Language Selection

English French German Italian Portuguese Spanish

This is "See Ya Around"

Filed under
Site News

I started to say "this is goodbye," but just because I sold the site doesn't mean I won't be around Linuxville. I'm still writing at ostatic and I may turn up here now and again as well. I'll be looking around to expand my writing after the new year too, so you're not rid of me yet.

But the sale on tuxmachines.org has been completed. The move has not started, so there will be some weirdness with the site in the next week or four while things are relocated and ironed out.

The new owner of tuxmachines.org is Roy Schestowitz. I'm sure many of you recognize that name, he's probably best known for his boycottnovell.com site, a reaction to the Novell and Microsoft patent agreement of the mid-aughts. He also has another site call techrights.org I think it is. Anyway, Roy has said he plans to carry on the tuxmachines.org tradition and avoid controversy here. I'll let him tell you more specificially himself any further details.

It's more emotional for me letting the site go than I anticipated. I started this site as a learning exercise never imagining anyone much would visit. I didn't realize it until just now, but this one little site change my life.

I can never thank all my visitors enough. A website is nothing without its visitors. Another final thank you to all who donated money and hardware to help me and tuxmachines over the years. You'd probably be surprised just how helpful that was.

So, this isn't the end of tuxmachines or me. We'll both still be around. I wish everyone every success in the future and keep on Linux'in!

Comment viewing options

Select your preferred way to display the comments and click "Save settings" to activate your changes.

We'll miss you

Thanks for making what I consider to be the best Linux news portal, Susan. I've enjoyed it, and while I'll continue to do so (assuming it continues in a form that still works for me), I still wanted to say thanks for everything.

I always loved seeing my own posts make it to the tuxmachines feed (I'm the guy behind The Linux Critic blog), and I always appreciated the additional audience your picking up my posts that way provided. I also have always enjoyed the diverse viewpoints presented by the variety of other content you've always featured here, which is what has always kept me coming back here daily for the past 4 years or so.

Take care, and see you around!

- Trent

Hi Trent, Is this your site?

Hi Trent,

Is this your site? I'll try to keep an eye on it and share, where possible, relevant news.

That's me

Yup, that's my blog. Thanks!

Thank you...

Susan, congratulations on the sale. You will be missed.

Thanks, Susan

Thanks for maintaining this fine site, for posting the news, and for all your distro reviews. Congrats on the sale! Keep on writing.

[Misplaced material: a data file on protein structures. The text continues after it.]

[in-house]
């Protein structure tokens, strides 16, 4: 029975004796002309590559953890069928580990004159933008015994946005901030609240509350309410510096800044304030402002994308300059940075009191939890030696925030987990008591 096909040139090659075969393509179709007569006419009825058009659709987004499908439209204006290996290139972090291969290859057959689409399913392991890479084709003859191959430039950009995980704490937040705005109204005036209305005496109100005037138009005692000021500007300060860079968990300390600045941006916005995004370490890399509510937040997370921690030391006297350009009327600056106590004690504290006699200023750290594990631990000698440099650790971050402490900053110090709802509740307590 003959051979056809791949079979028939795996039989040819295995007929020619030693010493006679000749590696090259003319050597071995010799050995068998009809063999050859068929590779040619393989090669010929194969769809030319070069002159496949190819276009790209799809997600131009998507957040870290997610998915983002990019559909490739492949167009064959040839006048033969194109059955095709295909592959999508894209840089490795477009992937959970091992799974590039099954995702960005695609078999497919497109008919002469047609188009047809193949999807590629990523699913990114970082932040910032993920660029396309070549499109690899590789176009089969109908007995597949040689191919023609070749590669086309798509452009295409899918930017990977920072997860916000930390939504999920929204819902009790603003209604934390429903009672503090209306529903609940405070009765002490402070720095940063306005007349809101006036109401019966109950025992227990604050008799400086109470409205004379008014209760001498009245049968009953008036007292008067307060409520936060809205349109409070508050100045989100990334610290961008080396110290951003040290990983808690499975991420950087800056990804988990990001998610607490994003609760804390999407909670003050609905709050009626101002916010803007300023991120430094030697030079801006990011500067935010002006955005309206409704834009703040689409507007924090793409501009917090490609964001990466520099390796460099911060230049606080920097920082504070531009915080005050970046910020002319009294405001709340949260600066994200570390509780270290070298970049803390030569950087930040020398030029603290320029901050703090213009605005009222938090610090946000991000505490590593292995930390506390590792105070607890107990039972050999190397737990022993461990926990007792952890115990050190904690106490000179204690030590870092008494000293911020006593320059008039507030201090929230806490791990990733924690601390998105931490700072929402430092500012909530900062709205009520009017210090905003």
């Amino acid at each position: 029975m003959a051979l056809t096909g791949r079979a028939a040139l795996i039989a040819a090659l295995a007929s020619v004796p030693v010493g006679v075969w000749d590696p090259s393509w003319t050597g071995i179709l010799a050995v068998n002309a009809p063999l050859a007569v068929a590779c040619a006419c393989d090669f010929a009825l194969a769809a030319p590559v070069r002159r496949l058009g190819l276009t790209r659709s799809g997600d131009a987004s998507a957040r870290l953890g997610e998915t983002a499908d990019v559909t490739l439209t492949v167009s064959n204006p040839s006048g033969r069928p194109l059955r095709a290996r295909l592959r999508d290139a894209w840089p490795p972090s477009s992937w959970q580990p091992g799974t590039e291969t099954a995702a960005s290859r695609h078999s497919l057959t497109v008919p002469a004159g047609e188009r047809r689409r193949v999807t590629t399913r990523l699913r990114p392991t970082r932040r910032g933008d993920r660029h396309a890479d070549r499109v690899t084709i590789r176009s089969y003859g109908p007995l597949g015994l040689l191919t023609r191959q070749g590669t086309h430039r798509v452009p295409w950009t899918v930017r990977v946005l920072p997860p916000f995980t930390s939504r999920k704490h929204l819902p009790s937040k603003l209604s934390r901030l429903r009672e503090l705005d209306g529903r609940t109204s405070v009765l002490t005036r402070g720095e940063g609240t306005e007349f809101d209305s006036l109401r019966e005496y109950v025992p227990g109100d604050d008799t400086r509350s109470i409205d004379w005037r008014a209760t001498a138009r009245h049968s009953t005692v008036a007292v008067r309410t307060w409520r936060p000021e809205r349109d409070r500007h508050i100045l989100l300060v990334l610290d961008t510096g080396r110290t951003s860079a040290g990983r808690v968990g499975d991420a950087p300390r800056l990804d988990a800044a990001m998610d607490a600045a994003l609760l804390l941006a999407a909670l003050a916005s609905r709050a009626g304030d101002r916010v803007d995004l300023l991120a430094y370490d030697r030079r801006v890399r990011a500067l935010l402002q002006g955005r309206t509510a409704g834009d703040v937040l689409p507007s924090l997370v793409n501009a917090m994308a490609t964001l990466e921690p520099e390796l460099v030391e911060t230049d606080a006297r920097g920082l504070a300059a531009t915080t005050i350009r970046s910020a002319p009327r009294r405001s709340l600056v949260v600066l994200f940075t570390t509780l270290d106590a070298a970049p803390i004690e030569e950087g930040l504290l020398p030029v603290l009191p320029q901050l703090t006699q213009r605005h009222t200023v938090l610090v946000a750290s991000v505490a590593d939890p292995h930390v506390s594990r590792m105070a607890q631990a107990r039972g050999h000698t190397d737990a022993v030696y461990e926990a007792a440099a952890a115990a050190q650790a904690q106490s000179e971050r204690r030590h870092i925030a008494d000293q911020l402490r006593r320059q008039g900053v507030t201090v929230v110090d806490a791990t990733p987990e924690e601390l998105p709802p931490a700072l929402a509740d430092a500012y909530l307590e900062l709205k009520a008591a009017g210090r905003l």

- Andrew

All the best

Let me just say an era has come to an end. Thank you very much for all your hard work Susan, for pointing me to material when I still had to learn a great deal as a n00bie and later on for featuring some of my work on the blog. It made a huge difference. You reviews were also a great read and very detailed back when you still did them. I particularly enjoyed the Crux review and your early screenshots section. All the best. As you said, see ya 'round.

At the same time, welcome to Roy who I know from his site and from identi.ca. Good to know the tradition will continue.

More in Tux Machines

Mozilla: Rust, Security, Things Gateway, Firefox and More

  • Rust pattern: Precise closure capture clauses
    This is the second in a series of posts about Rust compiler errors. Each one will talk about a particular error that I got recently and try to explain (a) why I am getting it and (b) how I fixed it. The purpose of this series of posts is partly to explain Rust, but partly just to gain data for myself. I may also write posts about errors I’m not getting – basically places where I anticipated an error, and used a pattern to avoid it. I hope that after writing enough of these posts, I or others will be able to synthesize some of these facts to make intermediate Rust material, or perhaps to improve the language itself.
  • This Week in Rust
  • Mozilla publishes recommendations on government vulnerability disclosure in Europe
    As we’ve argued on many occasions, effective government vulnerability disclosure (GVD) review processes can greatly enhance cybersecurity for governments, citizens, and companies, and help mitigate risk in an ever-broadening cyber threat landscape. In Europe, the EU is currently discussing a new legislative proposal to enhance cybersecurity across the bloc, the so-called ‘EU Cybersecurity Act’. In that context, we’ve just published our policy recommendations for lawmakers, in which we call on the EU to seize the opportunity to set a global policy norm for government vulnerability disclosure.